- Excellent point-and-shoot dual cameras
- Much improved low-light performance
- Depth-of-field feature coming later this year
The iPhone 7 Plus camera is one of the major new features on the handset, and it's the first iPhone to boast two rear-facing snappers – the smaller iPhone 7 is still stuck with a single lens.
Take a look at the back of the 7 Plus and the large camera bulge is home to two 12MP cameras, one of which is a wide-angle lens while the other is a telephoto lens. In short, switching from wide-angle to telephoto gives you a 2x optical zoom, which means you don't lose image quality while getting closer to your subject.
Optical zoom is something smartphones have always struggled with, and usually you just have a digital zoom at your disposal, which reduces the quality of your shots the closer in you get. You can still digital-zoom (up to 10x) on the 7 Plus if the 2x optical option isn't enough – but it's good to see Apple taking a positive step forward here.
Apple isn't the first to slap two cameras on the back of a smartphone, with Huawei, LG, Honor and HTC just some of the rival manufacturers who've done something similar in the past – although the implementation has differed between handsets.
In true Apple fashion, the two cameras on the 7 Plus have the same simplicity as previous iPhone iterations, with a simple '1x' or '2x' button above the on-screen shutter button enabling you to jump between the two.
It's not just a second lens that's new on the iPhone 7 Plus either; there's a whole new camera system too, with a larger f/1.8 aperture and six-element lens allowing the cameras to suck in 50% more light than their predecessors.
And it really does work. Low-light performance from the iPhone 7 Plus is much improved over the 6S Plus, and nears the levels we've seen from the Galaxy S7 and S7 Edge. Though of course all of these phones have since been topped by newer handsets such as the Huawei Mate 20 Pro.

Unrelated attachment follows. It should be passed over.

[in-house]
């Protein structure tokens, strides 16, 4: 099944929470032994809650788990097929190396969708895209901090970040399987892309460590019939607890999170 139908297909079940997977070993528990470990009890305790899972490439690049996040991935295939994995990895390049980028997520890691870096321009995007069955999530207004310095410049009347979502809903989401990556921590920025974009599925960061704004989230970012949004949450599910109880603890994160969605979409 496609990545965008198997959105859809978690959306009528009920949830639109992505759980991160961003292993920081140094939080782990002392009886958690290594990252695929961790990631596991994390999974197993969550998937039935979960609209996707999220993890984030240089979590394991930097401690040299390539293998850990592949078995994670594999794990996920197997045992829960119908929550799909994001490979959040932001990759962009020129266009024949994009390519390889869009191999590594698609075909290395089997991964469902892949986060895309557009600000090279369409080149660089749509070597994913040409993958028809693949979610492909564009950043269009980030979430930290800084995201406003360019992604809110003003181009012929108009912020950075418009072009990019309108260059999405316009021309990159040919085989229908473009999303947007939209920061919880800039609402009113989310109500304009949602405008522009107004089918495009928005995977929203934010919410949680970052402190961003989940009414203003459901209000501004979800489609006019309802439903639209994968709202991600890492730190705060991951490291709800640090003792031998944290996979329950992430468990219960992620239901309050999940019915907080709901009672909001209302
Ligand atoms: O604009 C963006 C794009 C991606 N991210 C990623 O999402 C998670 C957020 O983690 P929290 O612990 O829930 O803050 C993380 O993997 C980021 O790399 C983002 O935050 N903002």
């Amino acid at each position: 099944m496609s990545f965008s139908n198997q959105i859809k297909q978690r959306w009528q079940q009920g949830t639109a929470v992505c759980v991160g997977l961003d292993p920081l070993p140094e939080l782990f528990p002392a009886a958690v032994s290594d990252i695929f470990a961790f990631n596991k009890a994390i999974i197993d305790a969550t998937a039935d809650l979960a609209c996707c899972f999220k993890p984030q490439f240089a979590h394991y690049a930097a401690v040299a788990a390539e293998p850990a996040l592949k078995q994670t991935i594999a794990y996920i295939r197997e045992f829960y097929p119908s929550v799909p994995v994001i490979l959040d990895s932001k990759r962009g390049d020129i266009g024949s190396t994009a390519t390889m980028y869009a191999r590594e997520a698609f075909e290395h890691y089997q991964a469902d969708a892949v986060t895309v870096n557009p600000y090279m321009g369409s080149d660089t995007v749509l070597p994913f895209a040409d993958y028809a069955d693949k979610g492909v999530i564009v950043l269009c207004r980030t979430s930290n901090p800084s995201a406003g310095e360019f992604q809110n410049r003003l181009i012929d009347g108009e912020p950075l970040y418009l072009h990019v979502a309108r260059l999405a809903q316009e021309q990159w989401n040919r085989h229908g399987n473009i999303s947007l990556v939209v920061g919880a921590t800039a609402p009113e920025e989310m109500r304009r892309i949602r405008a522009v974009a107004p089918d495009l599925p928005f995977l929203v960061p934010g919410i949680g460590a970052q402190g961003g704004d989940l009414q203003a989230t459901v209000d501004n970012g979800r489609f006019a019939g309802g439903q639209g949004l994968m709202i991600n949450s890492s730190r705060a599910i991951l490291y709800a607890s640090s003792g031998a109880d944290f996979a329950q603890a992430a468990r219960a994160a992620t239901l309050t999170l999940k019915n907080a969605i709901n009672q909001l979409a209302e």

Compare your shots with any taken on an iPhone 6 Plus or 6S Plus and you'll also note the improved color reproduction, thanks to the 7 Plus sporting wider color capture for more vibrant shots.
They're still not quite as punchy as the shots you get from a top Samsung phone, but the improvement over its predecessors is again noticeable, and it's yet another feather in the cap of Apple's all-new camera system.
The camera app itself is just as easy to use, with no overcomplicated settings: just point, and shoot. HDR is set to auto by default, and generally does a good job of brightening up darker areas of your shots – although it can overexpose already bright areas at times.
While rival manufacturers try and stuff a whole host of modes and features into their camera apps, Apple continues to shy away from things like Pro mode, giving you just six options: photo, square, pano, video, slo-mo and time-lapse.
For everyday users it makes the app far less daunting – but those who like tinkering with the likes of exposure, shutter speed and white balance might want to take a look at the current crop of Android flagships.
Live photos are present again here, which sees the iPhone 7 Plus capture a couple of seconds of video with each photo you snap, bringing them briefly to life – and these moving images are supported by the likes of Facebook and Instagram if you fancy sharing them with friends.
The true potential of the dual-cameras wasn't fully realized at launch, as they were still working independently of each other. That changed later, as Apple rolled out a software update to unlock its depth-of-field feature.
This sees the two 12MP snappers work in unison to produce what Apple claims are DSLR-quality images.
The update allows the dual cameras to produce a bokeh effect, creating an attractive background blur around your in-focus subject.